-DMG_ENABLE_CUSTOM_MILLIS=1- lets the firmware code override
-DMG_ENABLE_CUSTOM_RANDOM=1- lets the firmware code override
mg_random()to use the device hardware RNG
-DMG_ENABLE_TCPIP=1- enables the built-in TCP/IP stack
This example can be divided in the following blocks:
- Provide a time base in milliseconds
- TinyUSB integration for this microcontroller
- Initialize the microcontroller for this particular board
- Initialize the USB controller and stack
- Initialize Mongoose
- Initialize the networking stack
- Run Mongoose and TinyUSB
- Under the hood: interfacing Mongoose to TinyUSB, driver internals
Network operations need a time base to calculate timeouts. Mongoose supports a number of well-known architectures, but since here we are working at the bare-metal level, we need to provide our own custom function. The necessary actions are:
MG_ENABLE_CUSTOM_MILLIS=1which is done in the Makefile
- Provide a custom
In this example, this function is based on ARM's SysTick:
Some network operations require the generation of random numbers, from simple port numbers that should be different on every reset to complex TLS operations. Mongoose supports a number of well-known architectures, but since here we are working at the bare-metal level, we need to provide our own custom function or default to the standard pseudo-random number generator. The necessary actions are:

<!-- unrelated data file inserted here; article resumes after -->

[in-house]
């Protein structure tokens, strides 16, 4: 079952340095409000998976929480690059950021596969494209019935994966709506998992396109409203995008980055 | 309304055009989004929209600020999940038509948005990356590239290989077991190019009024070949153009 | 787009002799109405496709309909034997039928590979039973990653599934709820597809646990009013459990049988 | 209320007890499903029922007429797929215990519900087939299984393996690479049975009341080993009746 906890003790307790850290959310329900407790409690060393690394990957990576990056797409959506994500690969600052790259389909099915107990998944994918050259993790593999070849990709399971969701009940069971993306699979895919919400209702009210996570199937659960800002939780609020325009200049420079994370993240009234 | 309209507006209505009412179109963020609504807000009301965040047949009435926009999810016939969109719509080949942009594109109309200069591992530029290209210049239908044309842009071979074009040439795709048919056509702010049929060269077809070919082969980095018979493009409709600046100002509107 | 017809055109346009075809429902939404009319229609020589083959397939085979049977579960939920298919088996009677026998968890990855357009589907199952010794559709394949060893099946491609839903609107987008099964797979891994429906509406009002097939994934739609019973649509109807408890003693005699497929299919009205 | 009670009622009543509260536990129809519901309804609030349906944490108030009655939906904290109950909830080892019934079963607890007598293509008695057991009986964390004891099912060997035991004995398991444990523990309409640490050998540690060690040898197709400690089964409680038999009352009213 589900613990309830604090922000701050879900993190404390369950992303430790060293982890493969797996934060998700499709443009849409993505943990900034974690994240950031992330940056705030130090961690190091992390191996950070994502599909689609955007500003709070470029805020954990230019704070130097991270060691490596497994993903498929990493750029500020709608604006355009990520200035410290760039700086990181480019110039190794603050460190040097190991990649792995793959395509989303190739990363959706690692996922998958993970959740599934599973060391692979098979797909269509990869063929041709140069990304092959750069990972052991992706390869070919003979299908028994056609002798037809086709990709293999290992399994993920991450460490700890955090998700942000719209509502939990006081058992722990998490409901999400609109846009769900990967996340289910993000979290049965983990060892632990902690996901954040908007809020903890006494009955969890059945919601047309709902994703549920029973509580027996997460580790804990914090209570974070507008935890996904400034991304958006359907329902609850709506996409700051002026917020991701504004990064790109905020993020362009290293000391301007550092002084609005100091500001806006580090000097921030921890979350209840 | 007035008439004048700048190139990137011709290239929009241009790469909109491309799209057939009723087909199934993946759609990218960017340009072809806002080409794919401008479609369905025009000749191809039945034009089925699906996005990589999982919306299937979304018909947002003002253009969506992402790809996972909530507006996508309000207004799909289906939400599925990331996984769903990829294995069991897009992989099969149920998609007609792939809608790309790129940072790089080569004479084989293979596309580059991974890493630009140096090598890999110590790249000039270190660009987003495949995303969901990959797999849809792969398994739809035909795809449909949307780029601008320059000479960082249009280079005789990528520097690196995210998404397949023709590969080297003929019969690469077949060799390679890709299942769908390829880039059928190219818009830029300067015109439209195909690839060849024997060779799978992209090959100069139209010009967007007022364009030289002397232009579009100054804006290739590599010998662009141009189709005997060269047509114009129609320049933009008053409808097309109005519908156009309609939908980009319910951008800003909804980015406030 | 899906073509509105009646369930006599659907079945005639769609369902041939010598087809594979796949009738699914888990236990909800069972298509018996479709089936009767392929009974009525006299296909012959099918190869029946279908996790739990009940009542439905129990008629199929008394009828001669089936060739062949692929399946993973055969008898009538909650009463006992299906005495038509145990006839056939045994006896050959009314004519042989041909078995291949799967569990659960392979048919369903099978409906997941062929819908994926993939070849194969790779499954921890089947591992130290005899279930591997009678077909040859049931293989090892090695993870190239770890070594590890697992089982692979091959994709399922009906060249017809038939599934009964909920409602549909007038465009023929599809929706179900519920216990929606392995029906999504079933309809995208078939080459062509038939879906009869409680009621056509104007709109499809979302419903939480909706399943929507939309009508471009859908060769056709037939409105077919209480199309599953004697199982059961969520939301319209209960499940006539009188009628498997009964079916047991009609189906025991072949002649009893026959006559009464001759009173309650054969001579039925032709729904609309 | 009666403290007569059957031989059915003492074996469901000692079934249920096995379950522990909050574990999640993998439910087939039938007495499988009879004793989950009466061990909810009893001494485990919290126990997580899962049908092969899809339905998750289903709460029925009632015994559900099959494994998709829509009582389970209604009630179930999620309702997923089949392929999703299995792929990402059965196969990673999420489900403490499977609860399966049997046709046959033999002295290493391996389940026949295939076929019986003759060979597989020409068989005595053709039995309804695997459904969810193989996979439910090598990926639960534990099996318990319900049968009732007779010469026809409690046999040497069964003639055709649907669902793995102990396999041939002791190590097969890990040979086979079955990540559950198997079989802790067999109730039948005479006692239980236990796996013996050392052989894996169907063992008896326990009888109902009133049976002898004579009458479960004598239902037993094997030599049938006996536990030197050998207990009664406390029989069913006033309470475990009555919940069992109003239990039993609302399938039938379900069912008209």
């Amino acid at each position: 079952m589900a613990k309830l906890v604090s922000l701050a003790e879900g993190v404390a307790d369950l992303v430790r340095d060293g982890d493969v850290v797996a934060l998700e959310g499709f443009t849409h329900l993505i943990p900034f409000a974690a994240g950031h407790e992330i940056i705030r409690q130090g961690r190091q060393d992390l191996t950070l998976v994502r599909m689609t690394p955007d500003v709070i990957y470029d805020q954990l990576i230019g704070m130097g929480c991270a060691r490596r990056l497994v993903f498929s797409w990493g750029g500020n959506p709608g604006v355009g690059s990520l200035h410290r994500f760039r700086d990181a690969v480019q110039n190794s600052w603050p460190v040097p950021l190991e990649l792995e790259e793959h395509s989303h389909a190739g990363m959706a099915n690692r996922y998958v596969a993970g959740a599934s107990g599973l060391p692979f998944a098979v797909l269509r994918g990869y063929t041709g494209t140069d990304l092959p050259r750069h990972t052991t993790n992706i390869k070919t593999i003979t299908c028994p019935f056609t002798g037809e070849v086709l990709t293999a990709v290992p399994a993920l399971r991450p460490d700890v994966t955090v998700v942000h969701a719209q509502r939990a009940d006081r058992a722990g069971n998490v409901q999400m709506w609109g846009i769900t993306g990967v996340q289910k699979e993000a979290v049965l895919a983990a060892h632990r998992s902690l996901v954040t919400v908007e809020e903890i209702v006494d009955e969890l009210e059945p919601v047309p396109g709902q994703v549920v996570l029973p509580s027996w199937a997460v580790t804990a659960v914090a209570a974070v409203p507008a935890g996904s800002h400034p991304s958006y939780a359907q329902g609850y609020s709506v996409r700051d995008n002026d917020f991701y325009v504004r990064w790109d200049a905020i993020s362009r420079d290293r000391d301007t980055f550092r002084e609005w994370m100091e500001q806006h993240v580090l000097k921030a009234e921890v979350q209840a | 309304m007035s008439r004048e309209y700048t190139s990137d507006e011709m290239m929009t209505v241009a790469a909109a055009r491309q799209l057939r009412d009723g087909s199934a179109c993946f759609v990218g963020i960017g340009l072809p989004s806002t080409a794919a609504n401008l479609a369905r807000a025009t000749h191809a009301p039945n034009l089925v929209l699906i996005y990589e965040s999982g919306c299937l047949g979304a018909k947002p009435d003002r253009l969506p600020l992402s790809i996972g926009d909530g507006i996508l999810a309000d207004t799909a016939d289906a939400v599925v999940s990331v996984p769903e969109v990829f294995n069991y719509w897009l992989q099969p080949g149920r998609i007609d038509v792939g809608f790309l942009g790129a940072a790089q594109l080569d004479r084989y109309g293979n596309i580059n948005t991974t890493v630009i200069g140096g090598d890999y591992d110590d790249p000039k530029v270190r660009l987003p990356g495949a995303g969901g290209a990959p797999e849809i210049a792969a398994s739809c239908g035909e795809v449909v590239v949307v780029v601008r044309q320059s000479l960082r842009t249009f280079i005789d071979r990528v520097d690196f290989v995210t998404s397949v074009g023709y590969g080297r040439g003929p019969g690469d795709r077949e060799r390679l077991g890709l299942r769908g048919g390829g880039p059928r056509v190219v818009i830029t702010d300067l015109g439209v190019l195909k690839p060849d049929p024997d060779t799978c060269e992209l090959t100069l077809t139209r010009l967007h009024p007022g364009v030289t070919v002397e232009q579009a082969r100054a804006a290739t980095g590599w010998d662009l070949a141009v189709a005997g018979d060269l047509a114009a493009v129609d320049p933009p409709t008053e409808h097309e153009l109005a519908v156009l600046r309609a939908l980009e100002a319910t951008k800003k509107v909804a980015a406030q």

MG_ENABLE_CUSTOM_RANDOM=1which is done in the Makefile
- Provide a custom
void mg_random(void *buf, size_t len)function:
In this example, this function uses the microcontroller's built-in RNG through the function
rng_read() defined in
In the Makefile, we clone the TinyUSB repository at a stable branch; then we set the proper paths for include files and required code:
tinyusb/src/: headers and code, including class code. We cherry picked the necessary files from this subtree, see the Makefile
tinyusb/lib/networking: headers and code. We cherry picked the necessary files from this subtree, see the Makefile
tinyusb/src/portable/synopsys/dwc2/dcd_dwc2.c: the specific code for the USB controller in this MCU
usb_descriptors.c: definitions and code to present the required descriptors for the classes in use
tusb_config.h: here we do our main integration job, defining the specific microcontroller, baremetal operation, no debugging, device mode, and device type
We need to route USB controller interrupts to the TinyUSB handler: